The Chemung River on Midwinter’s Eve
Lit like stars, our children’s ash
transmits across the understory. Our kids have moved on, drifted
toward war, nodded off in snowbanks, and the lucky few have tumbled
out of these hills in half-light. Winter rehabilitation, and if not,
Death calls their new name. Don’t call them Junkie.
Address your letters to Root, Coydog, & Underground River.
Years from now, the moon will unstick herself and rise,
leaving snow tracks along the dike. By then, we’ll all be
recovering from something.
Pine needles curling at the fire’s edge
will spell a way home. Our boys will surface
from the Chemung with clean needles and new lovers.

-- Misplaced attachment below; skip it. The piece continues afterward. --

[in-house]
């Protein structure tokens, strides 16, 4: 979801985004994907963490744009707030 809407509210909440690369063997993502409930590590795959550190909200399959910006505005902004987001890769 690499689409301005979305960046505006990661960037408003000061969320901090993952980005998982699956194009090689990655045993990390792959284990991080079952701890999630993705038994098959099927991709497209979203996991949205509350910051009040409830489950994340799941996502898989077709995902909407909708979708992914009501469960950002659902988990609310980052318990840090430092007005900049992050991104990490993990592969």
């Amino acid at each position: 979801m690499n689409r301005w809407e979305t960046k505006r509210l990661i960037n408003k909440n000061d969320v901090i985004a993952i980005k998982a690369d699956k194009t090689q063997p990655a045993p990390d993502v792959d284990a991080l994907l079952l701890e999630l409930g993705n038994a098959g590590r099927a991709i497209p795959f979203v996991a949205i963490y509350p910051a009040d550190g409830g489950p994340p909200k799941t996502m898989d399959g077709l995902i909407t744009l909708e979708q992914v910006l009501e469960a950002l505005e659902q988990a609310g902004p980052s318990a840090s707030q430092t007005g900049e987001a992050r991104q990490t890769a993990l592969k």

This town will rest
like the first time you hold a newborn,
like racing a ghost in the spirit rodeo.
Today, the stars whirl around us, the river runs northeast, and children build a fire
with river-echoes, those firecrackers of time
spread away from a town patting itself dry. Those kids call, don’t name us at all.
They know that only you Chemung, Great Horned One, can judge us and flow south.
Nathan Erwin is a land-based poet who was raised on the Allegheny Plateau, the northernmost tier of Appalachia. An IAF and Harvard trained organizer, Erwin currently operates at Boston Medical Center to prevent overdose deaths and at the Pocasset Pokanoket Land Trust building healthy futures for farmers and land stewards. His writing has most recently appeared in FOLIO, Willow Springs, Anti-Heroin Chic, and Bombay Gin. His organizing and his poetry are conversant, and so he writes about land, drugs, myths, and wanting.